A series of angry email messages to a U.S. Senator has landed a man in jail, possibly because he didn't sign them with his correct name or location.

Bruce Shore, who is from Philadelphia, sent email to Senator Jim Bunning, of Kentucky, after the Senator complained on the Senate floor that he'd missed the Kentucky-South Carolina basketball game because of a debate on extending unemployment benefits -- a debate the Kentucky Republican himself prevented from proceeding to a vote, according to an article in the Huffington Post.

Shore was angry because he has been unemployed for two years and had recently lost his unemployment benefits, so he wrote email to Bunning. However, he signed it "Brad Shore" and said he was from Louisville, because he thought the Senator would pay more attention if he thought he was a constituent, the Huffington Post article quoted him as saying.

Bunning's office -- which reportedly received a great deal of email on the issue -- turned some of it over to Capitol Police, which charged Shore under a federal statute about harassing email and not disclosing identity. It is not clear whether he is being cited for harassment, not disclosing his identity, or both. (Shore's isn't the only Bunning case under investigation by the Capitol Police, according to an article in a Kentucky newspaper.)

The text of the email included the following, in all capital letters: "If this political grandstanding does not end today — we will come to your offices and make our point. You are playing a life and death game here. Do you get it." Shore had also committed a series of more than 30 burglaries in the 1990s, newspaper accounts report.

Conservatives such as Nat Hentoff and Bob Bauman are using the case to attack the federal government. "This case should also be a constitutional test of anonymous First Amendment speech," wrote Hentoff. "This dragnet federal statute, without protest from Obama and Attorney General Eric Holder, states that if you intend to "annoy" or "harass any person" by exercising speech, you will be hauled into court."

On the other hand -- to the extent that it matters -- Hentoff and Bauman left out Shore's previous criminal history, his use of a false name and location, or the potentially threatening text cited above, any or all of which might have been factors in the indictment.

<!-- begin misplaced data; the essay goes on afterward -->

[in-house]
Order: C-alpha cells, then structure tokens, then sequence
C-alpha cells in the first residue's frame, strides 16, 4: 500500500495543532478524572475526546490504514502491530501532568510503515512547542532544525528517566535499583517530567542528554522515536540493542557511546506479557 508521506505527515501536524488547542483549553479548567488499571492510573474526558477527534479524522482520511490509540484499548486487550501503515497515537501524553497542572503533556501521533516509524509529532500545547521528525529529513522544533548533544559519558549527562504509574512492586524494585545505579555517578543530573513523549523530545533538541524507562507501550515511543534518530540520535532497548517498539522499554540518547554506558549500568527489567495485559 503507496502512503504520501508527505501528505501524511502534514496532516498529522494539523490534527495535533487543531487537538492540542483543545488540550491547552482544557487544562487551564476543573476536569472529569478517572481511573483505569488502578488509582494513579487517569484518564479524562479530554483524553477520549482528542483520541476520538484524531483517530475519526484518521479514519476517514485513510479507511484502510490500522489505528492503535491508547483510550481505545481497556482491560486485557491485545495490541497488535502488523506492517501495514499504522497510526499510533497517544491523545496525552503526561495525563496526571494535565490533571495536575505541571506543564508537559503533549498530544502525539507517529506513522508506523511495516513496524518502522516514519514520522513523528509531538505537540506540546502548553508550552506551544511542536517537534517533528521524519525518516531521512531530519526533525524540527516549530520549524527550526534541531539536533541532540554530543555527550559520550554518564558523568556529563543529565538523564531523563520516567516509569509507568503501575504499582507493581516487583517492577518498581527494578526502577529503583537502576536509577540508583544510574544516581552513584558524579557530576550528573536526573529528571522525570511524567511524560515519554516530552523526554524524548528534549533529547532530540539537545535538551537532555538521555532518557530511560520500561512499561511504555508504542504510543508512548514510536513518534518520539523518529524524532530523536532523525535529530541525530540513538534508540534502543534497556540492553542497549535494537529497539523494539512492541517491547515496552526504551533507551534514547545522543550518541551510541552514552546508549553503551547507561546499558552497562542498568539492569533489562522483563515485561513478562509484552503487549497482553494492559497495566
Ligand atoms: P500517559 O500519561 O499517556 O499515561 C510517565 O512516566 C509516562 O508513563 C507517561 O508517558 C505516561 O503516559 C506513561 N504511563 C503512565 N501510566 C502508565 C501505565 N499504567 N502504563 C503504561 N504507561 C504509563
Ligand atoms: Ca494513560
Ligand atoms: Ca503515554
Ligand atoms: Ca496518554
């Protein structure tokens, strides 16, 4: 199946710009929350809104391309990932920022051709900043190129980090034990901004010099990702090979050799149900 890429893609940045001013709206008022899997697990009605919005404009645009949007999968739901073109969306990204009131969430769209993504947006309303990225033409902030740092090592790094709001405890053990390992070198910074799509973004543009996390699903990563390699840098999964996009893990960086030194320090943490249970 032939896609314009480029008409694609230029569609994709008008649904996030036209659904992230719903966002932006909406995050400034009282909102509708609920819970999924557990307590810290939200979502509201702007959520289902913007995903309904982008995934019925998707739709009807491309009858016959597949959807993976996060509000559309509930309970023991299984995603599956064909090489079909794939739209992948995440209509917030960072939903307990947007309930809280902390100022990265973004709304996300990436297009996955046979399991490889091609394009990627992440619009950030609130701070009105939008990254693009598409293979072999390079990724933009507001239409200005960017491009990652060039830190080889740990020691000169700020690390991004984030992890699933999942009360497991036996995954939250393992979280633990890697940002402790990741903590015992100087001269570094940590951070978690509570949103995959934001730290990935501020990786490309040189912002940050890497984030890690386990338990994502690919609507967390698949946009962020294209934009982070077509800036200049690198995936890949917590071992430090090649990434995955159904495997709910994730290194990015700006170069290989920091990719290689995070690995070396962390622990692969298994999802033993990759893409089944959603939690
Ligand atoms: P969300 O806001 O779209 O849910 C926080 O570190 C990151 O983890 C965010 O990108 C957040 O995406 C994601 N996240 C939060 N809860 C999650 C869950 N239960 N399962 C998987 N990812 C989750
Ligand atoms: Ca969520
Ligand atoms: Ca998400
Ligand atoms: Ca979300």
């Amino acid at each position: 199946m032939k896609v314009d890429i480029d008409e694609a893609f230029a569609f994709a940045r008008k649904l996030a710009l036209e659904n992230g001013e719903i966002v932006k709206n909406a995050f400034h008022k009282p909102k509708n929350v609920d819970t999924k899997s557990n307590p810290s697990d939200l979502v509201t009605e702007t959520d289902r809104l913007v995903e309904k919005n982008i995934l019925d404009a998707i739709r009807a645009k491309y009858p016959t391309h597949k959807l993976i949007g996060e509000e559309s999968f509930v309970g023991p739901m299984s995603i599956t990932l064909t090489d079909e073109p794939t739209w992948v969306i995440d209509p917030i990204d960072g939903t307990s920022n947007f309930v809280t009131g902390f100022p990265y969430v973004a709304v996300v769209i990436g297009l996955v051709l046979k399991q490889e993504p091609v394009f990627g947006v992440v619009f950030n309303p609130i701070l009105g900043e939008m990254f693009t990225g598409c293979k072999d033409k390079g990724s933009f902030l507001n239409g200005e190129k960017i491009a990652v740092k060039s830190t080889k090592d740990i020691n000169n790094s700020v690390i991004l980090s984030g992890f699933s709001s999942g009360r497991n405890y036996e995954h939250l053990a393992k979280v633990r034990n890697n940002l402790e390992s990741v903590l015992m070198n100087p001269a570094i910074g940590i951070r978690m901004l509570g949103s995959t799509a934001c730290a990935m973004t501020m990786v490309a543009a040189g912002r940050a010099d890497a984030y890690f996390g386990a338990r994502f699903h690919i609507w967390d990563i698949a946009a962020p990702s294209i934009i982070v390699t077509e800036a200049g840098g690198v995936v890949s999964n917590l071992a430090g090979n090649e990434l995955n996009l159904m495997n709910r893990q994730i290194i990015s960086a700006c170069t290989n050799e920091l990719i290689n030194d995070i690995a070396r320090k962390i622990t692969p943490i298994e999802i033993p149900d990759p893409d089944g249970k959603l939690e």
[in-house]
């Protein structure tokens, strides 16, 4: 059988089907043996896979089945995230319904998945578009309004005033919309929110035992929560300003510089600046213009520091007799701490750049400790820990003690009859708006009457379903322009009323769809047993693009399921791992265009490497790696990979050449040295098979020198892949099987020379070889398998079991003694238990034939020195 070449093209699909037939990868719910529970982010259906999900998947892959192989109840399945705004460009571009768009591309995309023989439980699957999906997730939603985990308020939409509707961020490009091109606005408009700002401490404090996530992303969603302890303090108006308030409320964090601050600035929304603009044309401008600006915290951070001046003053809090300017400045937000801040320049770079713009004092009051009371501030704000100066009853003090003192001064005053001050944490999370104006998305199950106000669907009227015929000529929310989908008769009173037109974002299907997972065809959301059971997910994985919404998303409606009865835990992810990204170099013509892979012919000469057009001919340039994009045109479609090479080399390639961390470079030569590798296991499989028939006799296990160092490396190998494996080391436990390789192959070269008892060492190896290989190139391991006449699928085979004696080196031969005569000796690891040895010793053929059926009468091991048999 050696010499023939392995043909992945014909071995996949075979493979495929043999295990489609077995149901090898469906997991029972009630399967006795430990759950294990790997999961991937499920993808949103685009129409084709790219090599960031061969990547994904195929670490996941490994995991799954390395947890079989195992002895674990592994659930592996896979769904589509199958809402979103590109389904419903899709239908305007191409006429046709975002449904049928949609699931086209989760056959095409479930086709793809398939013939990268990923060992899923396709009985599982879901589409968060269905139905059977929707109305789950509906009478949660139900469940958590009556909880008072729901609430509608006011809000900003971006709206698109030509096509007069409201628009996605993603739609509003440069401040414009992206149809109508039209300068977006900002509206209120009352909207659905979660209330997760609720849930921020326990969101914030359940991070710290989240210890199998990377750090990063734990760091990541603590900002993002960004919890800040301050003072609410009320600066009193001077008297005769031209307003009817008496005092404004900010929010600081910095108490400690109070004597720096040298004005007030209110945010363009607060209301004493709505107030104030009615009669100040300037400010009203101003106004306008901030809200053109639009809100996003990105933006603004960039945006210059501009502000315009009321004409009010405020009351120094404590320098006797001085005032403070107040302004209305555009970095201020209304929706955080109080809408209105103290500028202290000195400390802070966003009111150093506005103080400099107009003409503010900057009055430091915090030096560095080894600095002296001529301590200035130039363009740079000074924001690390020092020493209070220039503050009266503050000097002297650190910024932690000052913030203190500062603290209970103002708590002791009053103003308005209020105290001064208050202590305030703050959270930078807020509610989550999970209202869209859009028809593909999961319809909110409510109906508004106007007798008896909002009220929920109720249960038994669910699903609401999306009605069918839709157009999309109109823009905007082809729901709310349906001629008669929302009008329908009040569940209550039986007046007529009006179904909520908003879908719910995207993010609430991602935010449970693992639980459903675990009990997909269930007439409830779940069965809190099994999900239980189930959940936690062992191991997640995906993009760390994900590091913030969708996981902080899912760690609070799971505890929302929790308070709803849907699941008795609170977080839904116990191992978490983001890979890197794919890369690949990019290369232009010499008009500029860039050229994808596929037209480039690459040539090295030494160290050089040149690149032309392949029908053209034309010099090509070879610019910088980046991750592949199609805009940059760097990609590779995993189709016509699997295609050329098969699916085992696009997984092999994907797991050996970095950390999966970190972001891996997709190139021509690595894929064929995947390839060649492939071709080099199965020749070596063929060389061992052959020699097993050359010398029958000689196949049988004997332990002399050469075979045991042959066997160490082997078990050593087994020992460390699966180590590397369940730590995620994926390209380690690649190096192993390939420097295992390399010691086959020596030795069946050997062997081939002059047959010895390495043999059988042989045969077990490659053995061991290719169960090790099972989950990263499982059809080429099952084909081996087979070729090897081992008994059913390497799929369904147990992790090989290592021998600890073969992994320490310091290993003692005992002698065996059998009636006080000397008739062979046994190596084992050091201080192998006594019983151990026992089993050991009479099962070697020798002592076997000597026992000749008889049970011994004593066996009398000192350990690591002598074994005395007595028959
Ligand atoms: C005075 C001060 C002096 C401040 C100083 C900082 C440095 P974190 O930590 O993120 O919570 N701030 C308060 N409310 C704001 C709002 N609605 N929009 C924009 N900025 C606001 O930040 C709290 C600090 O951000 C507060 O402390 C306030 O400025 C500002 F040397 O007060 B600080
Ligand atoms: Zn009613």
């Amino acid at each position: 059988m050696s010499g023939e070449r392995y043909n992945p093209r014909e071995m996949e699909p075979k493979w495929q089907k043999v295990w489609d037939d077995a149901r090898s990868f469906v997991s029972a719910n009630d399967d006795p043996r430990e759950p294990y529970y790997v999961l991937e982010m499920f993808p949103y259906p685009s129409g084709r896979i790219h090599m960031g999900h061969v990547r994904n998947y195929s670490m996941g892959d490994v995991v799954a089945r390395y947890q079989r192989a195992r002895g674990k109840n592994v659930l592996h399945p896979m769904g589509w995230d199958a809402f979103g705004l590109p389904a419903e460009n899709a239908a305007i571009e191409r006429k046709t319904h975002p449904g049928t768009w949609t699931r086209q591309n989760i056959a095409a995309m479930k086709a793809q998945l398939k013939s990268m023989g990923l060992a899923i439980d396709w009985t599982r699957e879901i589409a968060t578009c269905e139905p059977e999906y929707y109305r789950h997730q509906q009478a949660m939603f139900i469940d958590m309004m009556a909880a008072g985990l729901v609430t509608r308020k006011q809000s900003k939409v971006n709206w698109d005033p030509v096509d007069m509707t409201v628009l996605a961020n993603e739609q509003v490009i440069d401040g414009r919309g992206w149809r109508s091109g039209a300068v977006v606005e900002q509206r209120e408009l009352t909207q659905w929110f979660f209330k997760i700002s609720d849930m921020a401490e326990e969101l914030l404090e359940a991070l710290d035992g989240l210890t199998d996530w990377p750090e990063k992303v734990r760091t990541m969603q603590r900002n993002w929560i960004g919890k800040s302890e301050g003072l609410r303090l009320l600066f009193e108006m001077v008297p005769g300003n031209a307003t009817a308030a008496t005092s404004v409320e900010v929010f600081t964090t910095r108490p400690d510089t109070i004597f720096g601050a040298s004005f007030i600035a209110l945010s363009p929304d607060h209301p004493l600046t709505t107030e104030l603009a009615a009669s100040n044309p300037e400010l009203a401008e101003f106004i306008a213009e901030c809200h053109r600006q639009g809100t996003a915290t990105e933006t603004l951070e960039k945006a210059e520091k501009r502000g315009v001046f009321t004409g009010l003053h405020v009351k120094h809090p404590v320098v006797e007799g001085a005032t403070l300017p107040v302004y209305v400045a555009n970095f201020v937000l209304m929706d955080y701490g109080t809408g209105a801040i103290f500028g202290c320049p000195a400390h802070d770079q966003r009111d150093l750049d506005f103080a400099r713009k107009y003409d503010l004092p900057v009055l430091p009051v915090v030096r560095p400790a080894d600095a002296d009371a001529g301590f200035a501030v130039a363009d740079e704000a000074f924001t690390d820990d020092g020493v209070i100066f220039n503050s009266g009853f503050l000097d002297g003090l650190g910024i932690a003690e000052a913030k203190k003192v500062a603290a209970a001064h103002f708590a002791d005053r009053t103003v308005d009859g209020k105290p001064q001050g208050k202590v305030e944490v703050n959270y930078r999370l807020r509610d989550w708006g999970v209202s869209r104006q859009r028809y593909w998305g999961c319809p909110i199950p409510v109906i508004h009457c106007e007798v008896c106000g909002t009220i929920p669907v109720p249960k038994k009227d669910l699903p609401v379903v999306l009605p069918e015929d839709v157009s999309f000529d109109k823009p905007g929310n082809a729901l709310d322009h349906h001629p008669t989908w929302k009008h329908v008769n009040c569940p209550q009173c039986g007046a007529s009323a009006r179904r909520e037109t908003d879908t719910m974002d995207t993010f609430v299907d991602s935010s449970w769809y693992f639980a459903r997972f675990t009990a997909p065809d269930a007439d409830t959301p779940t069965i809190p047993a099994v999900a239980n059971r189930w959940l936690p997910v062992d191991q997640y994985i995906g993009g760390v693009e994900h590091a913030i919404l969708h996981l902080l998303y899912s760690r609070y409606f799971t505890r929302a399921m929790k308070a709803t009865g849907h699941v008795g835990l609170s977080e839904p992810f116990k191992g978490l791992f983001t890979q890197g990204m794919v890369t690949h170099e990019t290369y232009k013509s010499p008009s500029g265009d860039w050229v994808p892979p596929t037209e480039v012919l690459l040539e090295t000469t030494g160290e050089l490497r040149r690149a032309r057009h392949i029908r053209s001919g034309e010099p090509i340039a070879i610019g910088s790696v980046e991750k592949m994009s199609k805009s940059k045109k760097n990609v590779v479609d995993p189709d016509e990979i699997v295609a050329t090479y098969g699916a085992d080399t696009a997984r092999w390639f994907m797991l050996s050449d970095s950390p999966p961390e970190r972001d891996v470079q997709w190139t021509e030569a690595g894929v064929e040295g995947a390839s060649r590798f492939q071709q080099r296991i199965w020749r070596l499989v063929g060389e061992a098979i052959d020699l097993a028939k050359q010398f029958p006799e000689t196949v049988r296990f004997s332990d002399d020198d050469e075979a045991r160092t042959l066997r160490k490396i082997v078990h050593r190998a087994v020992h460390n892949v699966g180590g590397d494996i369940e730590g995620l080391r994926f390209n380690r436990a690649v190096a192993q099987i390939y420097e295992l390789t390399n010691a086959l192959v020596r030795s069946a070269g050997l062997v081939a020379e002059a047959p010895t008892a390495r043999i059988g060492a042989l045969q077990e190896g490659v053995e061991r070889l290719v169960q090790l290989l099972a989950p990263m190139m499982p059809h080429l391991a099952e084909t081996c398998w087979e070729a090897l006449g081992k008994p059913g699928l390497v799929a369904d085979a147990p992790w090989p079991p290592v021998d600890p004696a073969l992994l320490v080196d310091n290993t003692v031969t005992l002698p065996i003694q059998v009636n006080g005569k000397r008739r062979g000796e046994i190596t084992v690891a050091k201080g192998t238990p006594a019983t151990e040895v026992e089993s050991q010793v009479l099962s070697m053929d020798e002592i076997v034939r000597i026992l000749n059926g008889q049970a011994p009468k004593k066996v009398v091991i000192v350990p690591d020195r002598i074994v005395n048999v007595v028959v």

Shore has pleaded not guilty to the charge, which carries a sentence of up to two years in prison and a $250,000 maximum fine, according to a followup Huffington Post piece.

Surprisingly, neither the Electronic Frontier Foundation, the American Civil Liberties Union, nor the Electronic Privacy Information Center appears to have yet weighed in on the case.

This shows that emails are and will be used as legal evidence if it is deemed threatening in one way or another. Yes, there is freedom of speech but in this age where the US has a CIO and all of our data is recorded, we got to think twice or three times.

What's the First Amendment angle to defending someone who makes a terrorist threat? Regardless of what one thinks of its target ...

Do you believe he was making a terrorist threat?

Do I want the money I contribute to the ACLU to go to defending test cases that are this close to the line? No.

I didn't go into this level of detail in the story, but the guy had been investigated and cleared by the FBI before the charges were filed.

Do I want the FBI to spend its time investigating every grandstanding idiot on the Internet? "No" to that, too. Not that I approve of the rest of their priorities ...

When I was in high school it was all the rage to call in a fake report of a bomb on campus and giggle over being able to force the administration to jump. I don't think false threats are protected speech any more than real ones are.

Do I want the money I contribute to the ACLU to go to defending test cases that are this close to the line? No.

I do. By definition, test cases have to be close to the line. Otherwise, you don't know where the line is. Furthermore, in an adversarial situation, when one side claims that a case is on its own side of the line, lack of opposition effectively cedes that, moving the line.

The case should at least fall on the correct side of the line.